Thus, some have appealed to theories of sociocultural evolution to assert that optimising the ecology and the social harmony of closely knit groups is more desirable or necessary than the progression to "civilization." A 2002 poll of experts on Nearctic and Neotropic indigenous peoples (reported in Harper's magazine) revealed that all of them would have preferred to be a typical New World person in the year 1491, prior to any European contact, rather than a typical European of that time.
This approach has been criticised by pointing out that there are a number of historical examples of indigenous peoples doing severe environmental damage (such as the deforestation of Easter Island and the extinction of mammoths in North America) and that proponents of the goal have been trapped by the European stereotype of the noble savage.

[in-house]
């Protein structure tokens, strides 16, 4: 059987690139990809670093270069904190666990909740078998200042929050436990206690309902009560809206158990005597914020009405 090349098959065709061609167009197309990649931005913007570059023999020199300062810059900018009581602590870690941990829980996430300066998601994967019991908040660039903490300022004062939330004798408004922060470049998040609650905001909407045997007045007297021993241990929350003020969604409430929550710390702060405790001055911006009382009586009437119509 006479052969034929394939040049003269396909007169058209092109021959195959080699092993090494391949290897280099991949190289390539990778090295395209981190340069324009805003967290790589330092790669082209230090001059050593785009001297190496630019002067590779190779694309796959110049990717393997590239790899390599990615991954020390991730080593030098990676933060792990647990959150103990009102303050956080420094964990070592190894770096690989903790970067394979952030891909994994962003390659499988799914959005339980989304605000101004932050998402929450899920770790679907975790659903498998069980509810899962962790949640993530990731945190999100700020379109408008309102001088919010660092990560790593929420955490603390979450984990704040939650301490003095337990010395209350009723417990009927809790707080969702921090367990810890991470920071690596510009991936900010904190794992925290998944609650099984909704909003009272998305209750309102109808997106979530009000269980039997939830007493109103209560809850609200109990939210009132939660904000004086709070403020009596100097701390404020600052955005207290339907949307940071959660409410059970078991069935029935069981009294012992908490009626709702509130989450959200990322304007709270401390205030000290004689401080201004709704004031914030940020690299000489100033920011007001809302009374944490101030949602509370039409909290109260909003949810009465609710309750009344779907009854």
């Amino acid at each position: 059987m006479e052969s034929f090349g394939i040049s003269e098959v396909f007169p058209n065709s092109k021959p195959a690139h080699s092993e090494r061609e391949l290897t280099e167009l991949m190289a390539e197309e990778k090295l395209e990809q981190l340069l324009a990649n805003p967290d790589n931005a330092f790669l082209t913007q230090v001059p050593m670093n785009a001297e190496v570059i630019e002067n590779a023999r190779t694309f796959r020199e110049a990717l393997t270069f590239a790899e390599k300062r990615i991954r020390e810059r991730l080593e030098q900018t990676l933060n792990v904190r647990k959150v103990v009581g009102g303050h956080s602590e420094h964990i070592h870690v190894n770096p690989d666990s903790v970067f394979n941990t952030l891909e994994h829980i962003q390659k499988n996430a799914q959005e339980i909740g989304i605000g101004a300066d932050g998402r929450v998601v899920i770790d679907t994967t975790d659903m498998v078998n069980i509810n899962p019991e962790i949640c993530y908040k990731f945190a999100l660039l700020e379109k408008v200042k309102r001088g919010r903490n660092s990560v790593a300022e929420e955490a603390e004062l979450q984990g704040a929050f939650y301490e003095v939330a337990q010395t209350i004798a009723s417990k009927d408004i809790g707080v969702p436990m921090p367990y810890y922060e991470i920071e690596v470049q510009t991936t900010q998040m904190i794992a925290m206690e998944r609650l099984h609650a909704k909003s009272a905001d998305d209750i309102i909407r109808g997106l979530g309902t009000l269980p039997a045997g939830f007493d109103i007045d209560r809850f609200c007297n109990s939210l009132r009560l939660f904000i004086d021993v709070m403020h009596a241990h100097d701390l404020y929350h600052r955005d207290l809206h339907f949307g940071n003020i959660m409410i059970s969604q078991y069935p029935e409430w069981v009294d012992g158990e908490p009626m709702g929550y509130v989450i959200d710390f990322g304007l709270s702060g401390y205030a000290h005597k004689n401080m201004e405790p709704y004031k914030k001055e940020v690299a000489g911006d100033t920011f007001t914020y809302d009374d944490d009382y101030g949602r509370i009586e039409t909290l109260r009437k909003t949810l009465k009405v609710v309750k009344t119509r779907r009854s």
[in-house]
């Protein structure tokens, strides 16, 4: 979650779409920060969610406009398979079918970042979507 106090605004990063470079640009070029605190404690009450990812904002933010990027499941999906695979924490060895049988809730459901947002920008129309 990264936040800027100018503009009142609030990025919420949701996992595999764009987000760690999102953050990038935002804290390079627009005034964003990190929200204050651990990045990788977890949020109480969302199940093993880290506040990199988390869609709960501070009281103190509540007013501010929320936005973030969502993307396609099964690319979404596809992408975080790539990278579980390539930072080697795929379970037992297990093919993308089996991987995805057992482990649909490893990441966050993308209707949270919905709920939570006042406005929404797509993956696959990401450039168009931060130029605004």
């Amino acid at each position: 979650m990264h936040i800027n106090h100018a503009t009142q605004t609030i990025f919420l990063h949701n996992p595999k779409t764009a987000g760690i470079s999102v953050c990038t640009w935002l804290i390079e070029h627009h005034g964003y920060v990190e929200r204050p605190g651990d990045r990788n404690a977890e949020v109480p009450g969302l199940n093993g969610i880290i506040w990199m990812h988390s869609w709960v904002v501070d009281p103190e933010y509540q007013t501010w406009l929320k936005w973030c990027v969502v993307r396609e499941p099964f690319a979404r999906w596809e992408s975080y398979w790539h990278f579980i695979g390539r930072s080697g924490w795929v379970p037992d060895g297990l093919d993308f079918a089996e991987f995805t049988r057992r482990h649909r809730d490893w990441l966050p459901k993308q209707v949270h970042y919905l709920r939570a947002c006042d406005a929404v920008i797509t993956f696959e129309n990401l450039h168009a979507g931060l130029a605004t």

Today, postmodernists question whether the notions of evolution or society have inherent meaning and whether they reveal more about the person doing the description than the thing being described. Observing and observed cultures may lack sufficient cultural similarities (such as a common foundation ontology) to be able to communicate their respective priorities easily. Or, one may impose such a system of belief and judgment upon another, via conquest or colonization. For instance, observation of very different ideas of mathematics and physics in indigenous peoples led indirectly to ideas such as George Lakoff's " cognitive science of mathematics", which asks if measurement systems themselves can be objective.